We may be wrapping up Annual Enrollment this month, but we are already looking to 2018 and what’s in store for the year ahead. A New Year brings renewed resolutions and updated calendars, but it’s also an opportunity to strategize for success in the coming year.
While no one likes a good sale more than I do, the buying focus of Black Friday and Cyber Monday has never appealed to me very much. Instead, the philosophy behind Giving Tuesday is much closer to my heart. Started in 2012, #GivingTuesday extends the season and spirit of Thanksgiving into the Tuesday following the holiday by encouraging people to donate to a charitable cause.
Yesterday, we feasted on turkey, gathered with our loved ones, and spent time counting our blessings. The relaxing time together laughing and reminiscing are always some of my favorite moments of the year.
It’s Thanksgiving week, and like many of you, I’m thankful that another Annual Enrollment season is coming to a close. Even after an entire career in the HR/benefits industry, I learn something new every year during AE – new technology innovations, new employer concerns and perspectives, new employee needs and priorities. I’m especially thankful that I can take these lessons and channel them into helping our teams refine the Benefitsolver® platform, as well as inform Businessolver’s own benefits strategy into the future.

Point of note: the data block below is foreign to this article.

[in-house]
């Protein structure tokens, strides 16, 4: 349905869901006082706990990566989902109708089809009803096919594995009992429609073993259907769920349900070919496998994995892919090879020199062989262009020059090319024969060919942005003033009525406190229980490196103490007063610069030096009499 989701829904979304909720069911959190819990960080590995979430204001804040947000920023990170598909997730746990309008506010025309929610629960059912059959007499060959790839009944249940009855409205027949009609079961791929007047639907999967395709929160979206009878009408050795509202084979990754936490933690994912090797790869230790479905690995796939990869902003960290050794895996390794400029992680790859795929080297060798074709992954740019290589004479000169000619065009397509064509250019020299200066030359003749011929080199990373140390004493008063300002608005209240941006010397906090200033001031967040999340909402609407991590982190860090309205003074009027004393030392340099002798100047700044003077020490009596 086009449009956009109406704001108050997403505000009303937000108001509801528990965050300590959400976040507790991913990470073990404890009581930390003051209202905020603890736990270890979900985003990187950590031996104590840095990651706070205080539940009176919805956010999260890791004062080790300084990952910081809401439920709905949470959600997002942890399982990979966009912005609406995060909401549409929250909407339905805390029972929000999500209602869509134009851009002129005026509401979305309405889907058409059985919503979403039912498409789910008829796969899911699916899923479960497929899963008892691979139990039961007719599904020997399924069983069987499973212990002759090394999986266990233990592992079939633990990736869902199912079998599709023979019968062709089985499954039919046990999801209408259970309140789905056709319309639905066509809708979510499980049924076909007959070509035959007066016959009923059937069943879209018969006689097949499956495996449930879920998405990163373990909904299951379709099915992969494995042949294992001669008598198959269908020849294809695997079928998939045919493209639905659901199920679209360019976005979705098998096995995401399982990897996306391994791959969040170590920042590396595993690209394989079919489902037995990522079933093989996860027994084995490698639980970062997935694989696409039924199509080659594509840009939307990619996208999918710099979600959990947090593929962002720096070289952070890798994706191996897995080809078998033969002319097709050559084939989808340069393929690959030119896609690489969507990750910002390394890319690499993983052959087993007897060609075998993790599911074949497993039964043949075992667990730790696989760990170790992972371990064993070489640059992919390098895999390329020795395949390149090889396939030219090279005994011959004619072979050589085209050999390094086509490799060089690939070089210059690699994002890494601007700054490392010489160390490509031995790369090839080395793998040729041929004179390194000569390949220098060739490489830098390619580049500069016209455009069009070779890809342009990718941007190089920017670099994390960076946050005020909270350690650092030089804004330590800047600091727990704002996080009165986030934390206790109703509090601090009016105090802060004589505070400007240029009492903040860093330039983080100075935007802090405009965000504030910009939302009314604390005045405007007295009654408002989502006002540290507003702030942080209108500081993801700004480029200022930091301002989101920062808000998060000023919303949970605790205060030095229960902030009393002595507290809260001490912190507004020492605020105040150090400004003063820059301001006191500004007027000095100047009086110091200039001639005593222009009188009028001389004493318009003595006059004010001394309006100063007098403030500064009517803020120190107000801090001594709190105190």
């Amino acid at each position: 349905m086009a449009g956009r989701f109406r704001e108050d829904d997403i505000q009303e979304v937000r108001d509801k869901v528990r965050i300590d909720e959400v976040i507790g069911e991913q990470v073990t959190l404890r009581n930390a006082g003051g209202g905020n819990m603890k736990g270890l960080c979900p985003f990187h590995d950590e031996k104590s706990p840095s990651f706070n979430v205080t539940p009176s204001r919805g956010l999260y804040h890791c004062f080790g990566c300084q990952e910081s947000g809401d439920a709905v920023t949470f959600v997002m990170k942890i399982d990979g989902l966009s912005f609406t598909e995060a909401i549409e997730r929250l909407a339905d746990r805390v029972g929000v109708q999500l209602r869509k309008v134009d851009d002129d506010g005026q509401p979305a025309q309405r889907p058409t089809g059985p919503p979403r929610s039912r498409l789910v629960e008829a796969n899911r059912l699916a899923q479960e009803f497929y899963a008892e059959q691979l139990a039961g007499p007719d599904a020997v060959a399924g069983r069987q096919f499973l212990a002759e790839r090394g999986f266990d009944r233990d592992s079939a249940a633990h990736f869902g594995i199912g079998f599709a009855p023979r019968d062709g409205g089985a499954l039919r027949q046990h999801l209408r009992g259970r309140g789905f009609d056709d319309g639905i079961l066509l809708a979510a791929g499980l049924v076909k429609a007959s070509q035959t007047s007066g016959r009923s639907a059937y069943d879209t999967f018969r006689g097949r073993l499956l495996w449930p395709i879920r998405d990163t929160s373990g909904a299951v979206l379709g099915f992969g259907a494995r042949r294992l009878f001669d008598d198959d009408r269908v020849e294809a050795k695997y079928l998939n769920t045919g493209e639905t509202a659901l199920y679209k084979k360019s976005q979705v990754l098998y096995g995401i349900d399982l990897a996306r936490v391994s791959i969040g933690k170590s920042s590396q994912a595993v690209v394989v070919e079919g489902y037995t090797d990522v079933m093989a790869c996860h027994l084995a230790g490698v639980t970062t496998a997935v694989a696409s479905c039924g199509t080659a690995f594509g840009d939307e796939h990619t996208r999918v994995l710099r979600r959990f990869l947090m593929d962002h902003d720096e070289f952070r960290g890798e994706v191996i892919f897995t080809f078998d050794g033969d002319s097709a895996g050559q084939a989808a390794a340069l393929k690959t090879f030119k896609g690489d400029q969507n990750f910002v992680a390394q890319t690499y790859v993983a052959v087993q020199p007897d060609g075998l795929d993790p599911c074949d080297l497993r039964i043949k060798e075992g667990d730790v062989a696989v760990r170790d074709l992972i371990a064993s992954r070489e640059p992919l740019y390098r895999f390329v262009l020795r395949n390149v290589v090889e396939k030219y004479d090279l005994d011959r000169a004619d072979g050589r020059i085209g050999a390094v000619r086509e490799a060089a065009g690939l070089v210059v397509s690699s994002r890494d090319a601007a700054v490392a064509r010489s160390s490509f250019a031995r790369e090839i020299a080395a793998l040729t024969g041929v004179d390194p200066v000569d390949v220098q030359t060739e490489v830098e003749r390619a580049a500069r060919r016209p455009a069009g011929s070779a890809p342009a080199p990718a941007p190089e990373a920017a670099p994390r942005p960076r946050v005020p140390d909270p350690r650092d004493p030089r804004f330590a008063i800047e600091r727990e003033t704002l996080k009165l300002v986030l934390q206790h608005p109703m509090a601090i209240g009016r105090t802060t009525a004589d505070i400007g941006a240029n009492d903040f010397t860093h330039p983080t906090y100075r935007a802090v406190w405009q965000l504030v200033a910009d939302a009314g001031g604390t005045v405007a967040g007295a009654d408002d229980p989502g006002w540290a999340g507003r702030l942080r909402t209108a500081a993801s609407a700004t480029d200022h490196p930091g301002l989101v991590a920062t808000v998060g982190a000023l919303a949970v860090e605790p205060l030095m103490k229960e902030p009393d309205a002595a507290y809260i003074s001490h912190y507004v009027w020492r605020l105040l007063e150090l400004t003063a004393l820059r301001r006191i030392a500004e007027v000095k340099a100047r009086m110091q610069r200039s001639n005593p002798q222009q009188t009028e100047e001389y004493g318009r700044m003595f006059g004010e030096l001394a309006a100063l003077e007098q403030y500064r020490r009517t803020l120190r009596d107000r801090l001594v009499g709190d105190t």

This week, we hosted a panel of experts to discuss how empathy can transform workplace culture. The conversation was full of valuable insights that prompted me to revisit my own thoughts about empathy.
The blitz of coverage earlier this year about ride-share giant Uber provides a cautionary tale of the effect “bro culture” can have on the workplace. Uber wasn’t the only company making headlines, however. This past year delivered far too many alarming stories about companies with a culture of exclusivity and lack of diversity. The reality is, however, that these headline-making companies aren’t alone – workplaces across the U.S. are in a state of turmoil.
Millennials are now the largest age demographic in the workforce, and we’re already seeing them make their presence known through shifts in HR policy and programs. The “Millennial effect” is particularly apparent in benefits, with Millennials showing unprecedented benefits preferences compared to previous generations.
HR/benefits pros are behind the 8 ball. Most U.S. employees spend 15 minutes or less selecting their benefits, many would rather have a root canal than go through Annual Enrollment, and a fair amount also say navigating benefits is worse than losing their cell phone. All of those statistics are real.
I recently read a report that for the first time in history, five generations soon will be side-by-side in the workforce. While the stat isn’t surprising – Boomers and the Silent Generation are staying healthier and retiring later due to financial strains, and Millennials and Gen Z are just starting their careers – it’s nonetheless sobering to consider that more than 50 years could separate the generations in the workforce.
In the U.S., only 14 percent of adults can correctly define common health insurance terms and more than half of enrollees do not know how HSAs work. This lack of health literacy leads 28 percent of people to say that reviewing their benefits during Annual Enrollment is worse than losing their cell phone – which is pretty bad, considering how much most of us love our phones!